This article describes some major problems I have encountered with NTI’s backup program, NTI Shadow 3 for Windows.
I have never written to a computer magazine before, or created a blog, but I feel the need to do so now, in hopes of making the users of a certain popular program aware of some problems that could adversely affect their important data. I apologize in advance because I fear this letter will be a lengthy one, but I want to be sure that I include all the facts in hopes you will take me seriously, and I hope you will bear with me.
The program is NTI Shadow 3 for Windows, a wildly popular program that guarantees to provide secure hands-free backup of their important data. The first problem – when using the program to back up photos from one location to another (in my case from one hard drive to another), the program takes MUCH longer to accomplish the backup than the makers of the program would have you believe. I’m not talking about the initial backup, done when you first create the backup job with Shadow, that seems to work ok (well, not really, it seems to arbitrarily not copy some photos when backing up a fair number of them (in my case about 125,000, for the most part ordinary JPG, with a few BITMAP and PNG), but that is the second problem I will discuss). The problem comes into play when you make changes to the source file, such as adding photos. While Windows does this at it’s usual fantastic speed, Shadow takes about 1 second per photo to do this (an eternity in computer time, and it’s been my experience that it does slow things down while it’s doing this). As an example I just added 471 jpg photos to the source folder, which of course took virtually no time at all. Shadow, however, took over 8 minutes to copy these same photos to the backup folder. As a more extreme example, several days ago I added approximately 13,000 photos to the source file, which took the normal amount of time for such a task. Shadow, however, took nearly 4 hours to complete it’s backup of the new photos. While Shadow does eventually accomplish it’s backup duties, the problem is this – unless the user is aware that the backup is laboriously taking place in the background, there are any number of things he could do while this was going on that could adversely affect the process, not the least of which is turning off the computer, defragmenting the drive, whatever. The only way he would know the process is taking so long is if he happens to check the option box during the setup of the backup job that allows you to actually see the progress of the backup in a small window. This is a rather obscure option, and even if he does choose it, if he happens to have another window open on his desktop (and who doesn’t?) the progress window is completely hidden, without the option to keep it on top or to shrink it to a progress indicator in the task bar. The only other way he would know this was going on is if he happened to notice that his hard drive activity light was faintly flashing, and even then he might not associate this with the backup job being accomplished because spurious hard drive activity is a pretty much a given on most systems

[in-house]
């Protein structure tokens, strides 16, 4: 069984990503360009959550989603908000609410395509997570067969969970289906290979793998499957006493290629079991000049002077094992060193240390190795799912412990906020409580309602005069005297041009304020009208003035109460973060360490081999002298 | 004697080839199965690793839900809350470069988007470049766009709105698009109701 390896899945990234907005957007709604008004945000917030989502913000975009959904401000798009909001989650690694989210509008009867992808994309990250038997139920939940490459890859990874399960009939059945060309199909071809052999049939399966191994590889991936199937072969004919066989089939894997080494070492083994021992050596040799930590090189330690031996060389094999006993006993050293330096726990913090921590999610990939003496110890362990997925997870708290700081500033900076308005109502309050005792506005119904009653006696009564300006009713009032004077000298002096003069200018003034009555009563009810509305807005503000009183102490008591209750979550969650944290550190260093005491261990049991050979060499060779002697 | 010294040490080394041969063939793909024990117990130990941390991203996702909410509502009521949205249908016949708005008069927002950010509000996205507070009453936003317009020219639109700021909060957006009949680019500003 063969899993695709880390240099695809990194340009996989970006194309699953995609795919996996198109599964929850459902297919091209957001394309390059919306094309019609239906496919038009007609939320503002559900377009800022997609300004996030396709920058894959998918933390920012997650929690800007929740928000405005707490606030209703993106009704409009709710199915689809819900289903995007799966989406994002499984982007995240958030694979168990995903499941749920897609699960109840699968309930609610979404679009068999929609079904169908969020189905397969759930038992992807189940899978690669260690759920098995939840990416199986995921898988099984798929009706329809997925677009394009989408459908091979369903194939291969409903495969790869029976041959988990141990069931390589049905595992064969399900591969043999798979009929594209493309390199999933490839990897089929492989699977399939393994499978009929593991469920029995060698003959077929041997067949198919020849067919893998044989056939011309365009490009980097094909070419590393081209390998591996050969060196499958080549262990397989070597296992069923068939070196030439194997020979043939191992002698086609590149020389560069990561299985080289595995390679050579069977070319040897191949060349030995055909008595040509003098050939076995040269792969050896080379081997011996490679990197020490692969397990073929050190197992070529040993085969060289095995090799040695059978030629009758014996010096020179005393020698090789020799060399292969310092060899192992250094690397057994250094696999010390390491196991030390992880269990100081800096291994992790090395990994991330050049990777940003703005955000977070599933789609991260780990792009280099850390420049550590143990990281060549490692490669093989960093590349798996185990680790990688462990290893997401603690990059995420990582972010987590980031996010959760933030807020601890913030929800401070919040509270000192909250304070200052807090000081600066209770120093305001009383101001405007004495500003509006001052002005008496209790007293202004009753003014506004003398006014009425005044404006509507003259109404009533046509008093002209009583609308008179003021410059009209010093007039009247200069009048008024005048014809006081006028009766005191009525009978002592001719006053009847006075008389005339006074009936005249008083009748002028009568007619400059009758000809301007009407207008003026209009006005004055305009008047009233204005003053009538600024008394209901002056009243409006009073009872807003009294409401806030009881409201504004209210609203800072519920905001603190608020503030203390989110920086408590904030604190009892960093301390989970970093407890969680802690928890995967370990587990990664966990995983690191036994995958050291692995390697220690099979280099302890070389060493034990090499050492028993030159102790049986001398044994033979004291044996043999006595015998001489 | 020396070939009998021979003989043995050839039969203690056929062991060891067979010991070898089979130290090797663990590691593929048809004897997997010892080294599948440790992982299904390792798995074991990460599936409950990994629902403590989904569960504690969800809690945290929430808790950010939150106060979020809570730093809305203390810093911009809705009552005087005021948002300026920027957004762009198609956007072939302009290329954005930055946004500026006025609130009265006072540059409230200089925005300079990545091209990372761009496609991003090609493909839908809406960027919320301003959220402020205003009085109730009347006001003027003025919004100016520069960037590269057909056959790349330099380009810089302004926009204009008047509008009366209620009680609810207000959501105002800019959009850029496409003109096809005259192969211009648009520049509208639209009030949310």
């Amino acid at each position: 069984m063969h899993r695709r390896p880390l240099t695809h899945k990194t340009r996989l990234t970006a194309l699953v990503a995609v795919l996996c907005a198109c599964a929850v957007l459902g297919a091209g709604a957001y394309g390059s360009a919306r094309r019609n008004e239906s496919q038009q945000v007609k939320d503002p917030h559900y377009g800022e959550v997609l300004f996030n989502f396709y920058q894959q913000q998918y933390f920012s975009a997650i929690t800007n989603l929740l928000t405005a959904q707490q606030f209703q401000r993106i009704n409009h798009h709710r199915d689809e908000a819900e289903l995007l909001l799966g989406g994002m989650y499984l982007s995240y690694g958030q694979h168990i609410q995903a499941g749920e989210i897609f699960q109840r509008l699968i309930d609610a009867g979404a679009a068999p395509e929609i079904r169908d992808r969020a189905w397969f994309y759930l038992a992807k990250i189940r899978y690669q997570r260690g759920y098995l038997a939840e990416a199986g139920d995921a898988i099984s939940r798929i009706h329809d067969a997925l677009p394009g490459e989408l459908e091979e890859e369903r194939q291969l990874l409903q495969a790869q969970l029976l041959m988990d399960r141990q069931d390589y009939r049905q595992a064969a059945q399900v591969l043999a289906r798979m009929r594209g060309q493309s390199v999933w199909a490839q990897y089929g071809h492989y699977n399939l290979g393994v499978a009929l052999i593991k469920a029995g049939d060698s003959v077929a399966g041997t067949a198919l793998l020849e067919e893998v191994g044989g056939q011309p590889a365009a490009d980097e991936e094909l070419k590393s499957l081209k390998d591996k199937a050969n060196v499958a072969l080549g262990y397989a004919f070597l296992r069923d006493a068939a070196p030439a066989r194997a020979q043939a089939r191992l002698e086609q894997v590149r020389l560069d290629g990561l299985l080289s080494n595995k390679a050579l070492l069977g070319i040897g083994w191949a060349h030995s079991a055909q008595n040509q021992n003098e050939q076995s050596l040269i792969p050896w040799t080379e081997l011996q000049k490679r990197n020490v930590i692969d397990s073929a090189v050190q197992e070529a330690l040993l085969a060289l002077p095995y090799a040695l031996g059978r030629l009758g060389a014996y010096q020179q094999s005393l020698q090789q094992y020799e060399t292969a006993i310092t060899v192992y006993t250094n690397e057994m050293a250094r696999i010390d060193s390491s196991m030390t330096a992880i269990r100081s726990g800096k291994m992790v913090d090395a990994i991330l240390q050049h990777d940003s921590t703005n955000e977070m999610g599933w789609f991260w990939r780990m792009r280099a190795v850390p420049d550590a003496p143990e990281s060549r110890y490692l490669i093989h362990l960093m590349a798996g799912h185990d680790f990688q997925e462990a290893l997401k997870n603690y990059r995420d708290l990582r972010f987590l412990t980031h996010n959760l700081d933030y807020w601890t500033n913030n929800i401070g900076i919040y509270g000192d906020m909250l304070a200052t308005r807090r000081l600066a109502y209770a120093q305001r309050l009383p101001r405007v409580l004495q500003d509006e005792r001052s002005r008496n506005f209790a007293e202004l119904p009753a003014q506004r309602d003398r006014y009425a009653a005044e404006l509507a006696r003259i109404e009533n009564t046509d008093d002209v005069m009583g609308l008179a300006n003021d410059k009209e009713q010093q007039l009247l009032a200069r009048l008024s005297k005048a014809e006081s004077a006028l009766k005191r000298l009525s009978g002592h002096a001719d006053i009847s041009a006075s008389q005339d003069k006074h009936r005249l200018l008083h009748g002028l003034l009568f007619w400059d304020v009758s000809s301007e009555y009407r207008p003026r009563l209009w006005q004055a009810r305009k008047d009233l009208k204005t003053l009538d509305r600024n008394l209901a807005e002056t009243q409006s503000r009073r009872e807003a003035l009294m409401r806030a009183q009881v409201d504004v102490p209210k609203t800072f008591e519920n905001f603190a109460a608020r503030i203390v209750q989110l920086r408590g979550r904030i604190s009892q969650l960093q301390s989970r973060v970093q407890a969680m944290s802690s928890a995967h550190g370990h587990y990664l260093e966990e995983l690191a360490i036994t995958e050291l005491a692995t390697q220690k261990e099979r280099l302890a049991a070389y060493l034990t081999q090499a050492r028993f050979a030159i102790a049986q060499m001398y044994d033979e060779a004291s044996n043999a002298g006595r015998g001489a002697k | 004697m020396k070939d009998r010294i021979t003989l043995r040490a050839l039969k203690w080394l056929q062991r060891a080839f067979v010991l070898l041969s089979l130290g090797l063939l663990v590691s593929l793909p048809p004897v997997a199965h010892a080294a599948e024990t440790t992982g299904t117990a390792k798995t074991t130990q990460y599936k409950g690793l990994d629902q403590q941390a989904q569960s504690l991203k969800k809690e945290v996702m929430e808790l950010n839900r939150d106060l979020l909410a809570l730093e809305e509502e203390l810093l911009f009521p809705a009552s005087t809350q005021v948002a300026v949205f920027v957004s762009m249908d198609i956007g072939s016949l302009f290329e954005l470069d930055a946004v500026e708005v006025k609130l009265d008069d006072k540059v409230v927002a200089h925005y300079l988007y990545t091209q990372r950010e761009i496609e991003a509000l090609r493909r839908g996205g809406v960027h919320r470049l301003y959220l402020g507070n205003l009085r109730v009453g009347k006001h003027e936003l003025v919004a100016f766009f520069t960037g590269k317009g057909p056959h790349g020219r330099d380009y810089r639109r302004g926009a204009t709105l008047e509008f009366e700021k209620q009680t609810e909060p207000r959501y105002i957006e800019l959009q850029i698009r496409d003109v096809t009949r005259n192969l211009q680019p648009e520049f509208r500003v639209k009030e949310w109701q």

If all it was doing was duplicating the changes onto the backup drive, it should (in my humble opinion) take only as long as the initial changes, very little time indeed. The only reason I can think of for it to take so long is because of the process it needs to go through to confirm that a change has indeed been made before it does it’s thing.
The other problem, and this is a major one for a program of this nature, is that when I did the initial backup of my data (again, consisting mainly of a fair number of photos), it routinely failed to backup some of them, usually somewhere between one and two hundred of them. And never the same ones, as I tested this a number of times. The photos in question (which took a lot of work to track down), were ordinary JPG photos, which I had no problem copying manually. A couple of hundred photos out of nearly 125,000 may not seem like a lot, unless you consider that Murphy’s Law dictates that a least some of those photos are irreplaceable, one-of-a-kind the-opportunity-will-never-present-itself-again photos. And unless you constantly check the backup numbers against the source file numbers (which should not be necessary if the program can be trusted to do it’s job as advertised), you will never know that some of your photos (or songs, or videos, whatever) are not going to be restored if (or more accurately when) the occasion does arise that you need to recover from a disaster. And, of course, even if you do check the numbers, discovering which items are missing can be a daunting, frustrating task, so time-consuming that I’ve discovered that it is actually easier to do the backups on my own.